read({}) // <- undefined, because `name` doesn't exist
read({ name: 33 }) // <- undefined, because `33` doesn't have a `slice` method
read({ name: 'Uncle Bob' }) // <- ['Uncle', 'Bob']

Probably the least useful bit of the proposal is optional constructor invocation, shown in the next snippet. That said, it’s a good idea to include this in the proposal as to avoid the drama that came with new + apply prior to the rest operator*.

new Carriage?.(horses)

The proposal also discusses write context, that is, using the null propagation operator ?. while writing or deleting properties. These kinds of use cases rarely pop up in the wild, so the proposal probably will end up not covering them.

person?.firstName = 'Bob' // only carried out if `person` is not null or undefined
delete person?.lastName // only carried out if `person` is not null or undefined

You can find the proposal document on GitHub.

* The rest operator introduced a clean new Date(...[2017, 6, 17]) syntax. In the fun old days, doing new and apply on a constructor involved lot more fun stuff than that: new (Date.bind.apply(Date, [null, 2017, 6, 17])).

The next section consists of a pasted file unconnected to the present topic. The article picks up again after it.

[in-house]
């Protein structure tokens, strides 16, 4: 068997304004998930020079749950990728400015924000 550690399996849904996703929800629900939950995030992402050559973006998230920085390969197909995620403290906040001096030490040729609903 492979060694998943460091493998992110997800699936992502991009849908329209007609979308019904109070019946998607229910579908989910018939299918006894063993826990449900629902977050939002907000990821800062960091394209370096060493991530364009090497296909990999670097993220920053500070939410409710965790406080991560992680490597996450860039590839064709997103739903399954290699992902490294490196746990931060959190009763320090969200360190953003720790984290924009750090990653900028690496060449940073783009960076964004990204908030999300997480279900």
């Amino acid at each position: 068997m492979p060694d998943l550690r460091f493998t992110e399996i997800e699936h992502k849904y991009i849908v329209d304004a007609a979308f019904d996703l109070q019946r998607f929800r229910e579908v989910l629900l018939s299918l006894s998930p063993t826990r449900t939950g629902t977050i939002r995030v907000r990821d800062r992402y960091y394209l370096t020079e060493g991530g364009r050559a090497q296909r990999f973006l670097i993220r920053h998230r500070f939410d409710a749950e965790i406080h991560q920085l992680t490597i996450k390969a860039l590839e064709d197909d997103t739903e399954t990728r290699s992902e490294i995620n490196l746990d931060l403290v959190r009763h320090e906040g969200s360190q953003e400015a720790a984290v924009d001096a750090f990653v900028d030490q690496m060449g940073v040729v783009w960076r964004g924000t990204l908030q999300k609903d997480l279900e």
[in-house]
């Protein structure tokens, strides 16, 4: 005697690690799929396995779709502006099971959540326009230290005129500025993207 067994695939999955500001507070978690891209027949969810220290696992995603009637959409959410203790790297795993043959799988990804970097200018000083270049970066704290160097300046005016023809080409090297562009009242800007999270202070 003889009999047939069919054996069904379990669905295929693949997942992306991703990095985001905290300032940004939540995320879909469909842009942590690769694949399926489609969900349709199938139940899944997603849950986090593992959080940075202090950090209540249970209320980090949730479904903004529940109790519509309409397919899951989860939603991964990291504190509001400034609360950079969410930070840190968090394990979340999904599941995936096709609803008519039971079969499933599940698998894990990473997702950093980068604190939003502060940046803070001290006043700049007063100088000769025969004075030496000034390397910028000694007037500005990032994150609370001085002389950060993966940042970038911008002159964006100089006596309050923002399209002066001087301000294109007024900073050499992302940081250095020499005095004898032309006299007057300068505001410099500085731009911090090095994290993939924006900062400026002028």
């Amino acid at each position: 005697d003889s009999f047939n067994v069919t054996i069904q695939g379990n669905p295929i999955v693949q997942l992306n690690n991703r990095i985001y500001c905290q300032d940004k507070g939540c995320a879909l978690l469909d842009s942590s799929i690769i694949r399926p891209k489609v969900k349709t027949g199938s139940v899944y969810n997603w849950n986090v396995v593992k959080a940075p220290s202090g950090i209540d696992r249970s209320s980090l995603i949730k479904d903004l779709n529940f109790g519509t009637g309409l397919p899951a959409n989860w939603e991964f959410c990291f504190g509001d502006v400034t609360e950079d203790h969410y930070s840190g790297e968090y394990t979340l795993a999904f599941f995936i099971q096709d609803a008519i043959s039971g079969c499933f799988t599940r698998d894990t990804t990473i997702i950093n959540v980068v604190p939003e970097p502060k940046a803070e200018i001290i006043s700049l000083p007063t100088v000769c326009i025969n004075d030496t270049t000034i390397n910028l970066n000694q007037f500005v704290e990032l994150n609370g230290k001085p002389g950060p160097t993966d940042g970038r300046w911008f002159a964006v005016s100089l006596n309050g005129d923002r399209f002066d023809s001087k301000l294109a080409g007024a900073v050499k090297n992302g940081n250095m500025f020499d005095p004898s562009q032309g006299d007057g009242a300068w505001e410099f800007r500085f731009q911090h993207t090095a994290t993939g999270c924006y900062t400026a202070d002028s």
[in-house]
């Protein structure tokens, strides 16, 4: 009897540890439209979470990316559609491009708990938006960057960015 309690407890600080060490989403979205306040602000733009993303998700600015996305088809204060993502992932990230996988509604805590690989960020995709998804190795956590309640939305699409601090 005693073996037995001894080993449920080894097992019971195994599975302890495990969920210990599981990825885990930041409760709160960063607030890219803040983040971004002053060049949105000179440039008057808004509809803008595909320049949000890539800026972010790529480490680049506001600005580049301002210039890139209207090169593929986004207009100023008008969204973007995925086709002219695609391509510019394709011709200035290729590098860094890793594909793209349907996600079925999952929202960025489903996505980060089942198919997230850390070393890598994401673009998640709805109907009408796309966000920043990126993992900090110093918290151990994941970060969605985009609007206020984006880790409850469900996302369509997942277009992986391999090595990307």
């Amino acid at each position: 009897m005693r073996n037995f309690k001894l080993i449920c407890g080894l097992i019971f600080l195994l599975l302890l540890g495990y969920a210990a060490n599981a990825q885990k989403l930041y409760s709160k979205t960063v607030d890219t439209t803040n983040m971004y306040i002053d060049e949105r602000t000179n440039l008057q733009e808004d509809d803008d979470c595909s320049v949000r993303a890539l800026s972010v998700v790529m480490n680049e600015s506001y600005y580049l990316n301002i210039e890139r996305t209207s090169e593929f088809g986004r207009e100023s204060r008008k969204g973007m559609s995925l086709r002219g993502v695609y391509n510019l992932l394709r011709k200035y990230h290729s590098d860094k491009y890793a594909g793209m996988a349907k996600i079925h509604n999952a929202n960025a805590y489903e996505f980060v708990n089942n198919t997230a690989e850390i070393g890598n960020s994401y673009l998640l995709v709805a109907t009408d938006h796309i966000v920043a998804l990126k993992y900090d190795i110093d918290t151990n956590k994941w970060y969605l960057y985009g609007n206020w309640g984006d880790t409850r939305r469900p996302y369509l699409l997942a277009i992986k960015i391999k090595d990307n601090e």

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Comments (20)

Ryan D. wrote

I would be interested in an explanation for why we need new syntax for this. The solution I would love would be for undefined.anything and null.anything to return undefined, so that you can chain foo.bar.baz normally and get undefined if a property doesn’t exist along the chain. Does that kind of solution do too much to break backwards compatibility?

Nicolás Bevacqua wrote

Of course. Websites are written in all kinds of different “coding styles”, purposely running into exceptions is one of those. Any site that intentionally runs into exceptions would be broken under your proposal. In the web, backward compatibility is crucial.

Don Payne wrote

I agree it would be preferable to avoid the additional syntax, and simply return undefined similar to how the Lodash .get method behaves.

Matt Kunze wrote

+1 - give me this plus implicit function returns and that would cover a large chunk of the remaining reasons to prefer CoffeeScript

Jos de Jong wrote

Awesome!!! That would be incredible helpful.

Brian wrote

So, I wonder if we’re going to get a special symbol property for allowing the NPO to dispatch to a custom function?

yogibimbi wrote